showing us that He is our Life. The difference between man and beast, is demonstrated by a comparison of Genesis 1:20, 24 (Hebrew singular, nefesh hayah) with Genesis 2:7 (Hebrew plural, nefesh hayyim). In these verses, the Bible shows that while GOD imparted a single or first soul into beasts and man by the power of the spoken word, -- as YHVeH He breathed the breath of lives (hayyim), i.e., a plural of two souls and a second life, into the nostrils of man. Through this second life, and second soul, comes reason and eternality. If we abrogate our responsibility to use this reason to seek out GOD, we are then liable to a Judgment for failing to do so (Hebrews 9:27). We find the pre-incarnate Christ, as YHVeH, to be the very “Being” who breathed this breath and eternal soul into our first ancestor (John 1:4,9; Lamentations 4:20). Therefore, if this same YHVeH died for our behalf upon the Cross, and rose again from the dead 3 days later -- then our eternal existence, and second soul or second life (beyond this present and temporary –or fleshly -- one) is either given or taken away, based on our response to that message.

The early Church Fathers, such as Justin Martyr, demonstrated that the Cross is part of our human existence, present in masts of ships, in shovels, in the carrying of banners, in mechanical engineering, and so forth (Justin Martyr, First Apology, .55). The essential wood in those instruments, of masts and shovels and the like, are Lebanese cedar, having a red tone and oak-like strength. Therefore, even as Adam means “the reddish one”, so too, might it be that the mast or vertical beam of the Cross, be made of the red-toned cedars of Lebanon. And this is appropriate, too, as that very wood is also used in direct reference to Jerusalem and those who dwell there as if they were as prosperous and strong as the cedar trees of Lebanon (Psalm 92:12-13, Song of Solomon 4:15-16, Isaiah 10:32-34, 29:17ff.). There again, we see a direct symbolism of the Cross with Jerusalem, which once had a house of Lebanese Cedar for the “ruler of Peace”(Isaiah 9:16) who like example was called “Solomon” (I Kings 7:1-12, 10:17, 10:21): the same Solomon, whose cedar house of Lebanon was once prominently displayed as the pride and joy of its king, in Jerusalem. As we shall see in “Chapter 9, Acacia”, I believe the horizontal beam of the Cross to have been made of Acacia. Thus giving the Cross a trinity of material origins and an allegory for Scriptural interpretation of John 10:16, of two distinct and differing woods, cut down and united by iron pins.

The Cross, says Justin Martyr, is metaphorically a man with hands extended; and just like the appendage of a nose to a face, so too, does the Cross have such an appendage apparent to it (by means of an iron bracket placed on the rear above the cross-beam). In Justin’s comparison, we see that even as breathing through the nose can lift and empower a man, and difficulty breathing through the nose can set him down, so too does “the rope and pulley lifted up and set down the Cross through that iron bracket.”5

Man becomes a type of the dead tree,6
the bracket represents his nose (as it were): Christ is crucified to man, (being the represented in the cross), as though both Christ and Adam were back to back. Christ, the Living Second Adam is nailed to the First Adam, who is dead in trespasses and sins, and represented by the dead wood of the Cross:
“…the Cross of our LORD Jesus Christ, by whom
the world is crucified unto me, and I unto the world”

(Galatians 6:14, KJV)

By virtue of being his direct physical and spiritual descendants, we are already in the First Adam, who is as dead as the Cross in trespasses and sins. Our nature is already inclined and imbued with the fallacies of spiritual sin. We are spiritually flawed from our very conception, and this is manifest even at birth by the act of crying, rather than yawning one’s first breath. By the joining of the two Adams as One, Christ so makes it possible for him (the First Adam) -- and his descendants -- to transfer spirit and soul through the activity of trust into the Living Christ on the Cross. They are then given a completeness, in which the flaws of spirit and soul are filled in by GOD’s own Spirit and presence. Man, in the spiritual realm of his being, then becomes “baptized” or immersed into GOD, through Jesus Christ.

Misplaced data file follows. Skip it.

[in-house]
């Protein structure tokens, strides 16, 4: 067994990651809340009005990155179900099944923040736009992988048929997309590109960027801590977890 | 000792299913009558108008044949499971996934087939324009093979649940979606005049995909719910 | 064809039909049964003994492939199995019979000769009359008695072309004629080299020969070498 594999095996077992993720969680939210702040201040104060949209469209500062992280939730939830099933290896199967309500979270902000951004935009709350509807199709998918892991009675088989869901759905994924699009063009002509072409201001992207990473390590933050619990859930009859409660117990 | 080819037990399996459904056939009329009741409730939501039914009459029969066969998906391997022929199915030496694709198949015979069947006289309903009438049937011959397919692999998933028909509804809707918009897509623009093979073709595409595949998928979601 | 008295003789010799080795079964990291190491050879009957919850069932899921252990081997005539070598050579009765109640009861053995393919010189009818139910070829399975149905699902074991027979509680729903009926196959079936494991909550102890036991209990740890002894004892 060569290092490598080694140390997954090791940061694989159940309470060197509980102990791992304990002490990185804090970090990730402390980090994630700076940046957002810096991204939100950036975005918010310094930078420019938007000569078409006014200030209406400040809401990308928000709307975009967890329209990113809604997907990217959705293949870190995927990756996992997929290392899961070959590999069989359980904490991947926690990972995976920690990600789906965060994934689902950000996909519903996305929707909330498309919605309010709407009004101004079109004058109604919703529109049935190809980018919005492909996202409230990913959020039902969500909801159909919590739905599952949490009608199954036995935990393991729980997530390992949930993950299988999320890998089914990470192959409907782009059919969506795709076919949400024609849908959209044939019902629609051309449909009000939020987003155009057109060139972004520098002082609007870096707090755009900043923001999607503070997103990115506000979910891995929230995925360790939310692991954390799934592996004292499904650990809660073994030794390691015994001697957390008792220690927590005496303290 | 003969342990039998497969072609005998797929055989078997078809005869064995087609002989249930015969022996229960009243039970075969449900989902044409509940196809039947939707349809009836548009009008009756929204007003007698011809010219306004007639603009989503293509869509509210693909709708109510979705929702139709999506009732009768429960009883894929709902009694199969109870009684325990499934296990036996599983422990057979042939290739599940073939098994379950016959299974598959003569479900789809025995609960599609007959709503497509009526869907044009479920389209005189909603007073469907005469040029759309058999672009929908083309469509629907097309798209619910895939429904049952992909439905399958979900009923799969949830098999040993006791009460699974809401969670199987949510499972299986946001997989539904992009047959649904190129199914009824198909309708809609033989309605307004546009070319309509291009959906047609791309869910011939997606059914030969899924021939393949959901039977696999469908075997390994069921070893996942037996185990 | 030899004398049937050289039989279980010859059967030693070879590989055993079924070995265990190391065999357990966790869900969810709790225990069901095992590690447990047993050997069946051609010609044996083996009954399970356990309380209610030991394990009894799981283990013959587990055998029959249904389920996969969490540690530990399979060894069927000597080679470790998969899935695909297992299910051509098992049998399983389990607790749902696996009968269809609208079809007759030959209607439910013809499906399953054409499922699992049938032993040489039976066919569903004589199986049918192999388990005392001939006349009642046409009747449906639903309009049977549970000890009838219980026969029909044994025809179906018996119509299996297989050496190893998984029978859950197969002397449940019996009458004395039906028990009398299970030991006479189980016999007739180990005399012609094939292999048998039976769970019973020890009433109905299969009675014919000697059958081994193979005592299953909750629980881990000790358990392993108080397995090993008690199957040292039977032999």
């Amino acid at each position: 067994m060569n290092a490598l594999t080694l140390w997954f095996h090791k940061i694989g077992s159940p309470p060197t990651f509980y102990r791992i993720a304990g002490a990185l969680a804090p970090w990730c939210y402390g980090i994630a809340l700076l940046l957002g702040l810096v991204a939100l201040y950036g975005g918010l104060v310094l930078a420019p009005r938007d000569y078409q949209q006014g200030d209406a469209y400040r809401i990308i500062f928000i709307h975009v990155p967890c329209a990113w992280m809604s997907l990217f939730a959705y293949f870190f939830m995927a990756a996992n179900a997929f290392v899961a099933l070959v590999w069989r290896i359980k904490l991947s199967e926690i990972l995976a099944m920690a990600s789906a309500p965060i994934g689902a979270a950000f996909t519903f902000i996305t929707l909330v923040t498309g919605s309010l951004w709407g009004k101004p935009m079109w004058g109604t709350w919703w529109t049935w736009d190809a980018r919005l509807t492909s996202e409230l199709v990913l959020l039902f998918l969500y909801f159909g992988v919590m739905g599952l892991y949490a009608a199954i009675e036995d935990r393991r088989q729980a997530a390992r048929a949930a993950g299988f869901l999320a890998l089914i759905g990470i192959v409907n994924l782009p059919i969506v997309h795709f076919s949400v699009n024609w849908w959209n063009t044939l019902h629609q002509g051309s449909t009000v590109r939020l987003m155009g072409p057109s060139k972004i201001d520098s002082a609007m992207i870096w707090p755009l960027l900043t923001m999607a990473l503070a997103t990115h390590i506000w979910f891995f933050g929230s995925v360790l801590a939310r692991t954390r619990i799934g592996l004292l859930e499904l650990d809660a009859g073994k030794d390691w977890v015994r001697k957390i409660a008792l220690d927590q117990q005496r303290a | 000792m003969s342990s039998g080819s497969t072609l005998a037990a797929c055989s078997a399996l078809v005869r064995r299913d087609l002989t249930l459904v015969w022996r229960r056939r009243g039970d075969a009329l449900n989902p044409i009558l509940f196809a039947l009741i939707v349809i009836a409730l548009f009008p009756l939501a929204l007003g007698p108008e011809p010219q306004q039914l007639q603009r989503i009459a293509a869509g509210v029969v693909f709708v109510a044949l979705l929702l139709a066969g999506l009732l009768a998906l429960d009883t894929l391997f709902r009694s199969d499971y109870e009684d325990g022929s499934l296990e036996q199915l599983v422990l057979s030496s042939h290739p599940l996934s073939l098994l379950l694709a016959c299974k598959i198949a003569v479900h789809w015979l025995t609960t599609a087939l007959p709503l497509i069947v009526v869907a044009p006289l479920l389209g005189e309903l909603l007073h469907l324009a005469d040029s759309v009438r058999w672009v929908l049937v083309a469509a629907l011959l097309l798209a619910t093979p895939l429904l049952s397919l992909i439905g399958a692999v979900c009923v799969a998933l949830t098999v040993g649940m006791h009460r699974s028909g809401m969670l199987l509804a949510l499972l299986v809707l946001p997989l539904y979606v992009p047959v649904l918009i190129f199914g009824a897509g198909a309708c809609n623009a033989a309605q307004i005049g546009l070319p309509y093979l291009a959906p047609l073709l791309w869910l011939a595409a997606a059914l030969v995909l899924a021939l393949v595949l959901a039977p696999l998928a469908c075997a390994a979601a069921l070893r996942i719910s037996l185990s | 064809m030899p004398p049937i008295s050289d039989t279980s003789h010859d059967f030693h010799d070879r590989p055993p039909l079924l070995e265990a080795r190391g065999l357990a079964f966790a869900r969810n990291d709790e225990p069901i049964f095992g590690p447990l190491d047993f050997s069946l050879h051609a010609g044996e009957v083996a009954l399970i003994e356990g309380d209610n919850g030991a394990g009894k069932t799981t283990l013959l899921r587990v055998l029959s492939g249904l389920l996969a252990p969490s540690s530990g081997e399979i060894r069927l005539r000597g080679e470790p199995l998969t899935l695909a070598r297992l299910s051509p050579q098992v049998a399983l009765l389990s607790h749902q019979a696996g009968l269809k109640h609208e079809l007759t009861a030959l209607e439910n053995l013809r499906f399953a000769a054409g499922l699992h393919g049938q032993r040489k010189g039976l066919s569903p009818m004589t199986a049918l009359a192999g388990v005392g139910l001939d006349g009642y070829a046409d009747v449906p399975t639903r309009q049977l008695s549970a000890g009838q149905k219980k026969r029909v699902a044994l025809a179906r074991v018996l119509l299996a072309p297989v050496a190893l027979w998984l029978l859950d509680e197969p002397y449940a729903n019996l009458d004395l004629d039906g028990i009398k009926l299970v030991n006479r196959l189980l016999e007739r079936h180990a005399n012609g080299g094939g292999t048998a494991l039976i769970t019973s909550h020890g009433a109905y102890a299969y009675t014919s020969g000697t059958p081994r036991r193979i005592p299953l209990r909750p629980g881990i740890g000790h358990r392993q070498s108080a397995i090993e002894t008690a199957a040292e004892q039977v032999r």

Thereby, we are crucified with Him, buried with Him, and Resurrected with Him by a Baptism of Trust into Him on the Cross (Romans 6:3-5; John 11:25-26). It is through the finished work of the Cross, and our faith and trust into He who finished that work, by which we are to come alive even as Christ is made alive again through the Resurrection (Romans 4:3,5,20-25; cf. I Corinthians 15:1-54). With death, we undergo a transformation and teleportation, receiving a body made without hands, eternal in the heavens (2 Corinthians 5:1-8,17); until we are added a recreated resurrected physical body, made from the atoms of “the self which makes up that you” which is now aiding you in the seeing, reading, or hearing of these words before you now.


The nose and the breath of GOD

The nose is the human appendage by which GOD breathed into Adam the breath of Life (Genesis 2:7), so that man became more than just a living creature, he became a living -- thinking and reasoning -- soul. It is through the Cross, that the appendage of the dead nose of the First Adam, represented by iron in the rear of the Cross, is made alive through a union with the Living GOD in Christ. Adam and Christ -- through the Cross -- are back to back. There is no sexual intercourse or union. There is no second breath through the nose, either. Adam faces backward, toward the origin of his sin, while Christ faces forward, toward eternity future. This confirms also the innocence of Messiah upon the Cross.

The old man, looking back (as if to the Garden of Eden, as if back upon the sin of his past), has no breath. Yet, Messiah -- while looking forward -- ceases breathing and dies. All sin, past and future, is thereby atoned for in the Cross - by YHVeH Messiah. The appendage of iron, (representing that soul which is dead), is upon the wood of the Cross (that tree which was once alive to GOD), is behind Christ, facing East. Contrariwise, Messiah Himself (being truly alive to the Father), while hanging upon the Cross, faces west. So that it is a trust-worthy saying that says, “As far as the East is from the West, so far hath He removed our transgressions from us”(Psalm 103:12 - KJV).